8 Citations (Scopus)

Abstract

Conversation analysis is used to examine a collection of sequences involving playful turns that are not immediately explicitly framed as laughable through laughter. Rather, laughter by the same speaker occurs after or in overlap with the recipient's response. Elements of the turns contribute to their playfulness, such as using exaggerated, formal and colloquial language. However, they are ambivalent in that they also do serious work. Many are first pair parts such as questions. Sacks (1992, p. 627) pointed out that non-serious first pair parts can be responded to with laughter, and thus not treated as having the sequential implications they might otherwise have. But in this collection responses align with serious sequential implications while sometimes simultaneously acknowledging and contributing to their playfulness. Laughter following or in overlap with the response then explicitly frames first turns (and, to an extent, the pair) as playful. However, its role in aligning with the just prior turn is often ambiguous, raising questions about the relationship of turns in this sequence. In general the analysis supports consideration of how playfulness is constructed and responded to in talk and of a technical understanding of the phenomenon.

Original languageEnglish
Pages (from-to)89-102
Number of pages14
JournalJournal of Pragmatics
Volume100
DOIs
Publication statusPublished - 2016

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humor
interaction
colloquial
conversation analysis
recipient
Laughter
Interaction
language
Overlap

Cite this

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title = "Laughter at Last: Playfulness and laughter in interaction",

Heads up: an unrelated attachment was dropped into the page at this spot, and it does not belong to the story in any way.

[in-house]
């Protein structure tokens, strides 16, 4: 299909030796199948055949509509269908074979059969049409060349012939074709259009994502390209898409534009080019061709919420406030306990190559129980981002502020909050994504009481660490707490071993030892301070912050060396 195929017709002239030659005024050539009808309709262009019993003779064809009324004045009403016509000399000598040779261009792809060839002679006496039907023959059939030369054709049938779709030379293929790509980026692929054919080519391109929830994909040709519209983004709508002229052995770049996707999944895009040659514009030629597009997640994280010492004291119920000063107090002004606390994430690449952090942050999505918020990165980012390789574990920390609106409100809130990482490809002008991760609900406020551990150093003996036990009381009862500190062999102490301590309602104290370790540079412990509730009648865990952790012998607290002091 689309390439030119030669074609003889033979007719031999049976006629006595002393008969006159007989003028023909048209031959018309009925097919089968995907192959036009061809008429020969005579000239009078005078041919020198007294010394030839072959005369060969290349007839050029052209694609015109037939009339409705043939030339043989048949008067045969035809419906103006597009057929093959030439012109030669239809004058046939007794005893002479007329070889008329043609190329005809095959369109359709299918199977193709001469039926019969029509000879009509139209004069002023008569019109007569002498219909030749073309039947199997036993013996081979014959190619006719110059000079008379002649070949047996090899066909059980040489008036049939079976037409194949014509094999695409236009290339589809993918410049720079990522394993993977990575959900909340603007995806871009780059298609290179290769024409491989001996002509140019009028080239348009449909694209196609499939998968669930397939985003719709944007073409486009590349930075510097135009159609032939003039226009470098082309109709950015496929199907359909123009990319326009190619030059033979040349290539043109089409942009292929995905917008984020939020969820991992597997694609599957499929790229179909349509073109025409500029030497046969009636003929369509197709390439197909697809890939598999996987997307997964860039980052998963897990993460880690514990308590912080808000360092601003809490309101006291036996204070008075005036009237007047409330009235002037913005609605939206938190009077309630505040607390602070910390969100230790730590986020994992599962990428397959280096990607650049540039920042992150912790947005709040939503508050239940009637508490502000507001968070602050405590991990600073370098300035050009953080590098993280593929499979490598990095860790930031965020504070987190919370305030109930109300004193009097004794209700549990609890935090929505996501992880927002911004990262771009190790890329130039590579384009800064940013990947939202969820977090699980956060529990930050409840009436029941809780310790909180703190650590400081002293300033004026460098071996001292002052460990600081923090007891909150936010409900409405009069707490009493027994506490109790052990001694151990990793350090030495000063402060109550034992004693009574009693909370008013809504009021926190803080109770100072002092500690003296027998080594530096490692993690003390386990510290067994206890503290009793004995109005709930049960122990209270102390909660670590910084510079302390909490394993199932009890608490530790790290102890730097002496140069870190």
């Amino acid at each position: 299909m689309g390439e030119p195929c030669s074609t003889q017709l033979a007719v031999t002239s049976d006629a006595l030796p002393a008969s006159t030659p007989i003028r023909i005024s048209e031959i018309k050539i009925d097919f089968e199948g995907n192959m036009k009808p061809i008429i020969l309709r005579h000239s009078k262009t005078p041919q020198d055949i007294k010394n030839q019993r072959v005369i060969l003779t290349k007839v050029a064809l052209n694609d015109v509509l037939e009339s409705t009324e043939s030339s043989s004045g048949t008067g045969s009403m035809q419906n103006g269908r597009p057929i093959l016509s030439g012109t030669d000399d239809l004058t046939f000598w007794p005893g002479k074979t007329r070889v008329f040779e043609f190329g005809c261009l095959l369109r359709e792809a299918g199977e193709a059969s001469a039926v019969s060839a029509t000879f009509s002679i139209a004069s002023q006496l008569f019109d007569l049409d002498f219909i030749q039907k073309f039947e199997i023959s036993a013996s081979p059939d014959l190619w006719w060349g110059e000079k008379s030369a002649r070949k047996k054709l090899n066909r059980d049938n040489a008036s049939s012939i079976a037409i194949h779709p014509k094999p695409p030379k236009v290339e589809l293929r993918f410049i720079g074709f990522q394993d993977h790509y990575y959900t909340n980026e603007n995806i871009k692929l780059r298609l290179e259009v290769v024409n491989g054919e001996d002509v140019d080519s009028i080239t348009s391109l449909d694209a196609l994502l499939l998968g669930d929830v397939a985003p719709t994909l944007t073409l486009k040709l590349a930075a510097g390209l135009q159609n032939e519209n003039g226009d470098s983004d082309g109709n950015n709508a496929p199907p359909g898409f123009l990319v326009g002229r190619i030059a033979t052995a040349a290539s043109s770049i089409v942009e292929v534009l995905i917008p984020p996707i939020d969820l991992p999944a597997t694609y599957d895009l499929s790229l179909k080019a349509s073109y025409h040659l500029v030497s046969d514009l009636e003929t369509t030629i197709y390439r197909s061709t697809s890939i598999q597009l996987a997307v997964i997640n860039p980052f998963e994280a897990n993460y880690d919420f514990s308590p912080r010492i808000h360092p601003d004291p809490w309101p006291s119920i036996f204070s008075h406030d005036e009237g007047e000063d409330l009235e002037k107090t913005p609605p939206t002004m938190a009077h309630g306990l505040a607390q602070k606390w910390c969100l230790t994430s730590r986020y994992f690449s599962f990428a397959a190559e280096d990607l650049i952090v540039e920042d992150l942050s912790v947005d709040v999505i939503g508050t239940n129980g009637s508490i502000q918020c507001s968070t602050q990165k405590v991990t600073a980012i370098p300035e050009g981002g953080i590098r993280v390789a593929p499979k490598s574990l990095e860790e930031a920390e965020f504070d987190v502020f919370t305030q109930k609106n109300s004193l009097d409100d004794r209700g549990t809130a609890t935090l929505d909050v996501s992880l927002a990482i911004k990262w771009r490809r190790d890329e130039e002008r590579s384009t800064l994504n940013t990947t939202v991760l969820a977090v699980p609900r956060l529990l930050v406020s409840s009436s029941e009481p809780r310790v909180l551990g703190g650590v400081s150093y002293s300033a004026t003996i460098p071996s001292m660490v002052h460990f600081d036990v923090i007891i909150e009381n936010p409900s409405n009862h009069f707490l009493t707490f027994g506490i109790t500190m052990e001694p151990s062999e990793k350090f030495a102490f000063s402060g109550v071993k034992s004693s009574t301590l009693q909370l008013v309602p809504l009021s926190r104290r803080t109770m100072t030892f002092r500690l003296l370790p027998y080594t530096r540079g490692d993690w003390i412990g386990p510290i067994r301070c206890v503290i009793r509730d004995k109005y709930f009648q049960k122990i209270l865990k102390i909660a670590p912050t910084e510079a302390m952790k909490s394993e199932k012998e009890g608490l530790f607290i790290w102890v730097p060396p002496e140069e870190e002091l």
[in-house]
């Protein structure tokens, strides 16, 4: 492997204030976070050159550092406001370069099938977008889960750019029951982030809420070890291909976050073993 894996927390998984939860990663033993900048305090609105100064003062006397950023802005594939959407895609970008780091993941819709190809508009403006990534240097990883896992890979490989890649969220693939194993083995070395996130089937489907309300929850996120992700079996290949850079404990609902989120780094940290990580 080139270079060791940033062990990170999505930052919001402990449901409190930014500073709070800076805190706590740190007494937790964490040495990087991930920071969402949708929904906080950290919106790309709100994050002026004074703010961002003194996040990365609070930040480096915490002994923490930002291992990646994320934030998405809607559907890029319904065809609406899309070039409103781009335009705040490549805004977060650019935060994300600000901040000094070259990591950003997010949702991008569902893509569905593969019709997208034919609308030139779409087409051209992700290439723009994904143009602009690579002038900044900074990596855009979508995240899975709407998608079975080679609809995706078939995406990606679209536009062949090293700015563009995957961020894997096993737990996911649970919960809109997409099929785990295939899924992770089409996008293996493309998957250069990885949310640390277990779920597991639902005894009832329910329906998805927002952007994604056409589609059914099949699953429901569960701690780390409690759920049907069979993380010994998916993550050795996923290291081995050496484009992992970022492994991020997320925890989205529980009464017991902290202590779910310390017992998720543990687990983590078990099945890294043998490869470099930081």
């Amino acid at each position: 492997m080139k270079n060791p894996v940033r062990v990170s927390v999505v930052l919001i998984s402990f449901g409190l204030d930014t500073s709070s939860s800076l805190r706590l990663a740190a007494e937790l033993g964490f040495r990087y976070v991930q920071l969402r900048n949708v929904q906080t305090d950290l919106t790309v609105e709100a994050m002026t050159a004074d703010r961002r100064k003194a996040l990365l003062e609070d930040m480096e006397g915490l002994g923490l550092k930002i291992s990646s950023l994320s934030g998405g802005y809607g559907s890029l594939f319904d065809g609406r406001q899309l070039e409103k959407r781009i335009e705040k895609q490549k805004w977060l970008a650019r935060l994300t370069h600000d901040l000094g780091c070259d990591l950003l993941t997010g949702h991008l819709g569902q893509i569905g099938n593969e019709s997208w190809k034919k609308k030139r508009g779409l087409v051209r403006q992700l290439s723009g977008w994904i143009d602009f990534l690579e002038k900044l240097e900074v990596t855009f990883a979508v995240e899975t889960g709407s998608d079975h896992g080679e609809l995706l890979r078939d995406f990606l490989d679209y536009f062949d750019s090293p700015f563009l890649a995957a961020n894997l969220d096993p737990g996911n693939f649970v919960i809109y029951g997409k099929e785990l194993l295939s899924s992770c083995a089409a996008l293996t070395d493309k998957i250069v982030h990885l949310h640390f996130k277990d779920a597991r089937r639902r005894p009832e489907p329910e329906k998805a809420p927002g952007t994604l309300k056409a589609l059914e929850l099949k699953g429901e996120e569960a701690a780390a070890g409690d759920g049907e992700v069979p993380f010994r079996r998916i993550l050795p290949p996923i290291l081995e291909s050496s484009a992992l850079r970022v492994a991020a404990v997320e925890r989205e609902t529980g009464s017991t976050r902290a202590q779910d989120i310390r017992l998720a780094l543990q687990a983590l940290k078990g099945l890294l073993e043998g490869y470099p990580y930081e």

abstract = "Conversation analysis is used to examine a collection of sequences involving playful turns that are not immediately explicitly framed as laughable through laughter. Rather, laughter by the same speaker occurs after or in overlap with the recipient's response. Elements of the turns contribute to their playfulness, such as using exaggerated, formal and colloquial language. However, they are ambivalent in that they also do serious work. Many are first pair parts such as questions. Sacks (1992, p. 627) pointed out that non-serious first pair parts can be responded to with laughter, and thus not treated as having the sequential implications they might otherwise have. But in this collection responses align with serious sequential implications while sometimes simultaneously acknowledging and contributing to their playfulness. Laughter following or in overlap with the response then explicitly frames first turns (and, to an extent, the pair) as playful. However, its role in aligning with the just prior turn is often ambiguous, raising questions about the relationship of turns in this sequence. In general the analysis supports consideration of how playfulness is constructed and responded to in talk and of a technical understanding of the phenomenon.",
keywords = "Conversation analysis, Interaction, Laughter, Non-seriousness, Playfulness",
author = "Elizabeth Holt",
year = "2016",